Register now and grab your free ultimate anatomy study guide!
Anterior view of coronal section of the male urinary bladder in the pelvis and pelvic floor.
Hello, everyone! This is Joao from Kenhub, and welcome to another anatomy tutorial where, this time, we're going to be talking about the male urinary bladder. We will look at the structures and also organs found in the male pelvis paying then particular attention to those associated with the male urinary bladder. Now, of course, some of the structures found in the male pelvis differ in some ways to those found in the female pelvis due to the difference in the reproductive organs. So, what I will do is mainly focus here on this image that you see now on the screen. So, what you see here on this image, this is a coronal section of the urinary bladder – as you can see here – tilted slightly posteriorly and there are a few structures here that we’re going to be seeing and describing there found around this organ.
Let’s start off with this one that you see here highlighted in green, this is known as the peritoneum. So, before we start to describe several anatomical features of the urinary bladder, let’s have a look at the peritoneum which covers then part of the bladder – as you can also see here on this image. The peritoneum is a serous membrane that lines the peritoneal cavity. This membrane will be supporting and lining the organs of the abdomen and pelvis. Now, that we just covered the peritoneum, it is time to move on and describe the different structures of the bladder, the urinary bladder – the male urinary bladder – which you now see the first one highlighted in green. This is known as the body of the urinary bladder.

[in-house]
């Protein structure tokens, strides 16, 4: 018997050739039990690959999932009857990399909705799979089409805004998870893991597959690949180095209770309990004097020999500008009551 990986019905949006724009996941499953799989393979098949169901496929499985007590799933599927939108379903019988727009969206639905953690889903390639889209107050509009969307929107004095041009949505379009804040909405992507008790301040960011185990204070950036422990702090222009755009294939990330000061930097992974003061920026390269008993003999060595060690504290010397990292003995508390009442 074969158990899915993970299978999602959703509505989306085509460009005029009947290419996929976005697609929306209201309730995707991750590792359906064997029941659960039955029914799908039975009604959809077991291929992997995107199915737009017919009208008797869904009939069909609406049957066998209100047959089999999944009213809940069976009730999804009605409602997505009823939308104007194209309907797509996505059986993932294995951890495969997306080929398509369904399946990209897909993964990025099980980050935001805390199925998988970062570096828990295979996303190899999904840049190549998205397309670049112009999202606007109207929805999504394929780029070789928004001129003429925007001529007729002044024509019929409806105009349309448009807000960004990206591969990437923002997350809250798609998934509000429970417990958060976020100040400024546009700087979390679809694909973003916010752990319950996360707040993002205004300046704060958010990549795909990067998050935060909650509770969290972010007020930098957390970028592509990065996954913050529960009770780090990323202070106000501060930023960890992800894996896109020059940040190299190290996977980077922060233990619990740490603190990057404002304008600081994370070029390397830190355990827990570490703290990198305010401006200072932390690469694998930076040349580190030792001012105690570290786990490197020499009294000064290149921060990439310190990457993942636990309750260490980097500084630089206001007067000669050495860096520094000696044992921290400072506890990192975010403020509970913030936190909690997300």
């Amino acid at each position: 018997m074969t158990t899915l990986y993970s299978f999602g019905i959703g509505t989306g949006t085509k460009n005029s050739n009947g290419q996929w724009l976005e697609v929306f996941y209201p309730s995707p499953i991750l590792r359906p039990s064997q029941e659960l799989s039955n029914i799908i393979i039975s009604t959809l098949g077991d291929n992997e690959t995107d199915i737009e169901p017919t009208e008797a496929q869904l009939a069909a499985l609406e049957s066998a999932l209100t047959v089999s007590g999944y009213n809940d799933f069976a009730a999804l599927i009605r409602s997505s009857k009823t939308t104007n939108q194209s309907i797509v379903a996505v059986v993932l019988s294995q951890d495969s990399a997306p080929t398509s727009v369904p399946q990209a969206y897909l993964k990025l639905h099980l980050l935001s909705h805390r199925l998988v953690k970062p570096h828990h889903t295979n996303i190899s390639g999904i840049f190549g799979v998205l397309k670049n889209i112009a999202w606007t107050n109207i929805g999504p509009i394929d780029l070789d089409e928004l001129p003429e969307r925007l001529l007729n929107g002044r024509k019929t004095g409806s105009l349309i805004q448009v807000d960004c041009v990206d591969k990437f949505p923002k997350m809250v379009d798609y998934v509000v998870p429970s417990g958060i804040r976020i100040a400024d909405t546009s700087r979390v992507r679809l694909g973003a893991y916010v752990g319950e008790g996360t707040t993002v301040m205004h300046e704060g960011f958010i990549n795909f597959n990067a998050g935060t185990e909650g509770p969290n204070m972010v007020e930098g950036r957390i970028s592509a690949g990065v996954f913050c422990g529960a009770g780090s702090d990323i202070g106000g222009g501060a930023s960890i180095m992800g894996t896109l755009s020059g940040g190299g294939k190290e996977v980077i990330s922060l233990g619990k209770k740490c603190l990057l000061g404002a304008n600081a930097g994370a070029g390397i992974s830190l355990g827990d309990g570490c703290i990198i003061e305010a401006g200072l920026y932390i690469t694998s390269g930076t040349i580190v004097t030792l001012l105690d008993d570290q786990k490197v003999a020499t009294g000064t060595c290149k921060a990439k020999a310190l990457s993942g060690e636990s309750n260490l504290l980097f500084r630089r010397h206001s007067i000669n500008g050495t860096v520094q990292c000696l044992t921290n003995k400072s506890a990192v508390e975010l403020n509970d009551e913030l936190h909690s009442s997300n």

Now, the body is lined with transitional epithelium and this is a hollow pear-shaped part of the urinary bladder that holds the urine before it is voided. It is located between the fundus and the apex of the urinary bladder and the entire volume of the bladder varies but it can hold between 400 mL to 1000 mL. Now, the ureters will be opening here on the body of the bladder posteriorly and, when empty, the urinary bladder has a pyramidal shape.
Now, on the next slides, I would like to talk about several parts of the bladder including this one that you now see highlighted in green, which is known as the fundus. The fundus is basically the base of the bladder. It has the shape of an inverted triangle as you can see here. It faces posteroinferiorly and it is formed by the posterior wall of the bladder. The trigone as you can see here is found then on the fundus of the bladder and as you can see it is triangular in shape and faces posteriorly and it is lymphatically drained by the external iliac lymph nodes.